The afternoon passed quickly. Tom found that Dave picked things up quickly. By the end of the day he was able to do most of the tasks required of him. As they were packing up for the day and putting their coats on Dave asked if he fancied going for a pint in town.

‘Yeah, why not?’

Thirty minutes later they entered a tiny real ale pub just off Deansgate. Tom ordered a pint of American lager while Dave opted for a pint of ale called Ringo’s. They found a free table. Dave took a swig of his pint. He sighed. Tom filled Dave in on the office gossip as they sipped their drinks.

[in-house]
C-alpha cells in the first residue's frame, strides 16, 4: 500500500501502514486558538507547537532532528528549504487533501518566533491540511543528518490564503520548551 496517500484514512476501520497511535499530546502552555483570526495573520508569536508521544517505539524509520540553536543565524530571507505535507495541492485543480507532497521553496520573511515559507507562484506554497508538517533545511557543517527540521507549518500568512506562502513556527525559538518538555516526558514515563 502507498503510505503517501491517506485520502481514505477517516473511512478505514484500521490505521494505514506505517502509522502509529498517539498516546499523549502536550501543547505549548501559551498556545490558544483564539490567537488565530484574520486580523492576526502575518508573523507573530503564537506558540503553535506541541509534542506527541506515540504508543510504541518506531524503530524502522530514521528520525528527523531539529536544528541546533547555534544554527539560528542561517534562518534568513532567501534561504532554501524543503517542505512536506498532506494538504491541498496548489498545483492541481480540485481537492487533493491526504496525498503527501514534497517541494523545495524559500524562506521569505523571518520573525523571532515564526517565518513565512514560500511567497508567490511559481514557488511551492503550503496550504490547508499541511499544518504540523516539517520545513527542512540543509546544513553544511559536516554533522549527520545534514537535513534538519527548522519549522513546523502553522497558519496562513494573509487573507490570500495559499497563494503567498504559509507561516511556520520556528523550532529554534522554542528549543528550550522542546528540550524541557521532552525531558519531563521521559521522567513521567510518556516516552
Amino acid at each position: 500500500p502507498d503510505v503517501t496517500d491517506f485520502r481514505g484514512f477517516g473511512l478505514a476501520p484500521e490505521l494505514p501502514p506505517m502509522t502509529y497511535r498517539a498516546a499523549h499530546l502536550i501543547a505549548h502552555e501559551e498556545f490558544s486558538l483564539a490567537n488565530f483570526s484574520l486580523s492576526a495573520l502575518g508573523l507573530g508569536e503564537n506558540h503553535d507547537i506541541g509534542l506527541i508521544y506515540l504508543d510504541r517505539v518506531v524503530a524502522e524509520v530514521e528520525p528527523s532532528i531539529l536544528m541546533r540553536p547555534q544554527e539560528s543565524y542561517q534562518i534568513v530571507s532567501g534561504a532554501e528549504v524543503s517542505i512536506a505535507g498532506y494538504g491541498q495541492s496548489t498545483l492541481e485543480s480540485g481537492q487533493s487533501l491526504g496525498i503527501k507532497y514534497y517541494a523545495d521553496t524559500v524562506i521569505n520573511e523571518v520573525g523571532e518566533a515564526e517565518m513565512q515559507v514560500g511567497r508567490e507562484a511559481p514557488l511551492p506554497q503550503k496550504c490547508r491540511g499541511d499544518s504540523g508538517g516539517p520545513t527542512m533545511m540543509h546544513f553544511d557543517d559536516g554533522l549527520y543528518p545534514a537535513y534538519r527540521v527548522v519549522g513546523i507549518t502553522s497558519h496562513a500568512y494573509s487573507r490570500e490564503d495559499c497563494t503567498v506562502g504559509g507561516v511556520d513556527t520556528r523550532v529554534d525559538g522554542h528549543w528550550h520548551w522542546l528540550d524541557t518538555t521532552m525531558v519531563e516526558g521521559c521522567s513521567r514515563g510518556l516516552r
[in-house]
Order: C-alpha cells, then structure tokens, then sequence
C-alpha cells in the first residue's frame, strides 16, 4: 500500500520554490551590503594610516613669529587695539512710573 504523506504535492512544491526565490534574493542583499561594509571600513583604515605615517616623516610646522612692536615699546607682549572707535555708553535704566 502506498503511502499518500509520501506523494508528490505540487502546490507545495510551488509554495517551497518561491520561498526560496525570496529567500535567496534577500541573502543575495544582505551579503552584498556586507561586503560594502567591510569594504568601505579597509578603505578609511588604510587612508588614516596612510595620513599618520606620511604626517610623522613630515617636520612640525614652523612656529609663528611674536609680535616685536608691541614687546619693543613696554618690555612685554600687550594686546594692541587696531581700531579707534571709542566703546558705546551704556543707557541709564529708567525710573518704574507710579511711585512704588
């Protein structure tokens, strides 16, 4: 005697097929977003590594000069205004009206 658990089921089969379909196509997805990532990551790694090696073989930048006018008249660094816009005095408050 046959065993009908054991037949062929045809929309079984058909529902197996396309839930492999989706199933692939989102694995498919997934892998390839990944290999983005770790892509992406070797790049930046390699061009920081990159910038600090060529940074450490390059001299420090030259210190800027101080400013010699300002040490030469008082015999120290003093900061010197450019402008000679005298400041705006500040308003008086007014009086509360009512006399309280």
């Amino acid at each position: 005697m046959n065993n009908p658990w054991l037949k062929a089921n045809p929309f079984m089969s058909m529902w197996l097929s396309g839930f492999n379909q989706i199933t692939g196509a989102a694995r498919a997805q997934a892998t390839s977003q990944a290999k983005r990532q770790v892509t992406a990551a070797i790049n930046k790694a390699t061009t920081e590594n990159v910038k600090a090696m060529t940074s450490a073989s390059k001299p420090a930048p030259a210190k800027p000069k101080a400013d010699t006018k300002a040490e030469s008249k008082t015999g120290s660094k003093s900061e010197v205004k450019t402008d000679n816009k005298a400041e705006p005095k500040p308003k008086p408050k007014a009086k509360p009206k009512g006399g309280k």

‘What are you reading at the moment?’ asked Dave.

‘I don’t really read books.’ replied Tom.

Dave shook his head. He down the last of his pint.

‘I’ll get the beers in and then I’m gonna tell you a thing or two.’

Dave returned with fresh drinks. He plonked the pint glasses down.

‘You really should read, man.’

‘The only thing I read these days is Facebook.’

‘You are missing out. Books have it all. When you’re reading you’re not in Salford any more. Books will take you wherever you want to go. You could be on a tall ship fighting off pirates. You could be an undercover cop infiltrating the Mafia. You could be on board a rocket ship to Mars.’

Tom simply nodded, bemused by his new colleague’s enthusiasm.

‘Take a trip to Terry Pratchett’s Discworld. Go across the universe with Douglas Adams’ Hitchhiker’s Guide to the Galaxy. You can even visit Roman or Tudor Britain. These are such fantastic writers out there. And not to mention the Bard.’

‘Isn’t Shakespeare boring?’

Dave almost choked on his pint.